In the world of financial markets, moving averages are a popular tool used in technical analysis. They help identify trends and provide insights into the overall direction of a stock or market. In this article, we will explore how to efficiently calculate moving averages using T-SQL in SQL Server.

## Simple Moving Average (SMA)

The simple moving average (SMA) is a commonly used moving average in financial markets. It calculates the average price of a stock or market over a specific period of time. For example, a 20-day SMA calculates the average price of the last 20 trading days.

To calculate the SMA efficiently, we can use a join with a group by clause. This allows us to filter the data and calculate the average for each day. Here is an example:

```
SELECT a.quote_date, a.close_price, AVG(b.close_price) AS [20_day_sma]
FROM #google_stock a
JOIN #google_stock b ON a.quote_date >= b.quote_date AND b.quote_date >= DATEADD(dd,-20,a.quote_date)
GROUP BY a.quote_date, a.close_price
ORDER BY a.quote_date
```

This query joins the #google_stock table with itself, filtering the data to include only the previous 20 trading days. It then calculates the average close price for each day.

However, this solution has a limitation. It includes weekends and holidays in the calculation, which may result in fewer than 20 trading days. To address this, we can add a number column to the table and use it to filter the data. Here is the modified code:

```
SELECT a.quote_date, a.close_price,
CAST(AVG(CASE WHEN a.n < 20 THEN NULL ELSE b.close_price END) AS decimal(8,2)) AS [20_day_sma]
FROM #mod_goog_data a
JOIN #mod_goog_data b ON b.n <= a.n AND b.n > a.n - 20
GROUP BY a.quote_date, a.close_price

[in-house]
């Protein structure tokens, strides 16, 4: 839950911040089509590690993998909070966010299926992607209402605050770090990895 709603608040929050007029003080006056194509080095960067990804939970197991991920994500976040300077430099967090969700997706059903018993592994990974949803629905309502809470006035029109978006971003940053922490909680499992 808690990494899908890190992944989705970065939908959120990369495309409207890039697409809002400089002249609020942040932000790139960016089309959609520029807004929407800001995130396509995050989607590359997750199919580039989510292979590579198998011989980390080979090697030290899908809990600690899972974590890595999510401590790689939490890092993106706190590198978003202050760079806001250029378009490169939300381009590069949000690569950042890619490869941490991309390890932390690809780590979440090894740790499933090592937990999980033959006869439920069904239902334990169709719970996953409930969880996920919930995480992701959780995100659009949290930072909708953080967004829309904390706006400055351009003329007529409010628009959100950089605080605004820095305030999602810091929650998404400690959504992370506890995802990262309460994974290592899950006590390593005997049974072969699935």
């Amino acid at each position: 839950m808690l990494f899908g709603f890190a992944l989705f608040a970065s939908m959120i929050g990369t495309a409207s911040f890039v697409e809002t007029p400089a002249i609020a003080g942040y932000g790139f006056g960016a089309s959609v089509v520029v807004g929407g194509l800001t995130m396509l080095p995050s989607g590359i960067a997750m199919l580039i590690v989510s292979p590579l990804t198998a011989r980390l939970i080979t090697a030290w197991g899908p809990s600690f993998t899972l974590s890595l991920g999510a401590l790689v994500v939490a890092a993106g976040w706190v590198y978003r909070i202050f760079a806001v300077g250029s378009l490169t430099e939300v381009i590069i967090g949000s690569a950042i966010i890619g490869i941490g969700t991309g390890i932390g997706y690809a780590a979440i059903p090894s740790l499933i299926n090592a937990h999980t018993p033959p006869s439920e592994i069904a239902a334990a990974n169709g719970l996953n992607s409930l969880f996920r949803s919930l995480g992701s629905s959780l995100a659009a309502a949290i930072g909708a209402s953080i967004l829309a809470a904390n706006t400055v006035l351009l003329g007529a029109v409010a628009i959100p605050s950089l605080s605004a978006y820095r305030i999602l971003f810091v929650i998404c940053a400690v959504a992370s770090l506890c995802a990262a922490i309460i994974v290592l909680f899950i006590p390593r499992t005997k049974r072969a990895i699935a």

ORDER BY a.quote_date
```

This modified query filters the data using the row number field, ensuring that only the previous 20 trading days are included in the calculation. It also handles cases where there are fewer than 20 records prior to the current row.

## Exponential Moving Average (EMA)

The exponential moving average (EMA) is another commonly used moving average in financial markets. It puts more weight on recent data and less on older data. The EMA can be calculated using the previous day’s EMA and the current close price.

To calculate the EMA efficiently, we can use a similar strategy as the SMA. We first calculate the initial averages for the specified periods (e.g., 12-day EMA, 26-day EMA). Then, we use a carryover update statement to calculate the EMA for each day. Here is an example:

```
DECLARE @ema_1_intervals INT, @ema_2_intervals INT, @K1 DECIMAL(4,3), @K2 DECIMAL(4,3)
DECLARE @prev_ema_1 DECIMAL(8,2), @prev_ema_2 DECIMAL(8,2), @initial_sma_1 DECIMAL(8,2), @initial_sma_2 DECIMAL(8,2)
SET @ema_1_intervals = 12
SET @ema_2_intervals = 26
SET @K1 = 2 / (1 + @ema_1_intervals + .000)
SET @K2 = 2 / (1 + @ema_2_intervals + .000)
SELECT @initial_sma_1 = AVG(CASE WHEN n < @ema_1_intervals THEN close_price ELSE NULL END),
@initial_sma_2 = AVG(CASE WHEN n < @ema_2_intervals THEN close_price ELSE NULL END)
FROM #mod_goog_data
WHERE n < @ema_1_intervals OR n < @ema_2_intervals
UPDATE t1
SET @prev_ema_1 = CASE
WHEN n < @ema_1_intervals THEN NULL
WHEN n = @ema_1_intervals THEN t1.close_price * @K1 + @initial_sma_1 * (1 - @K1)
WHEN n > @ema_1_intervals THEN t1.close_price * @K1 + @prev_ema_1 * (1 - @K1)
END,
@prev_ema_2 = CASE
WHEN n < @ema_2_intervals THEN NULL
WHEN n = @ema_2_intervals THEN t1.close_price * @K2 + @initial_sma_2 * (1 - @K2)
WHEN n > @ema_2_intervals THEN t1.close_price * @K2 + @prev_ema_2 * (1 - @K2)
END
FROM #mod_goog_data t1
OPTION (MAXDOP 1)
SELECT quote_date, close_price, ema12, ema26, ema12 - ema26 AS macd
FROM #mod_goog_data
```

This code calculates the 12-day and 26-day EMA for each day, as well as the MACD (the difference between the two EMAs). It uses a carryover update statement to calculate the EMA values based on the previous day’s EMA and the current close price.

With these efficient solutions, you can easily calculate moving averages with financial market data in SQL Server. Whether you need to analyze stock prices, monthly income, or power consumption, these techniques will help you identify trends and make informed decisions.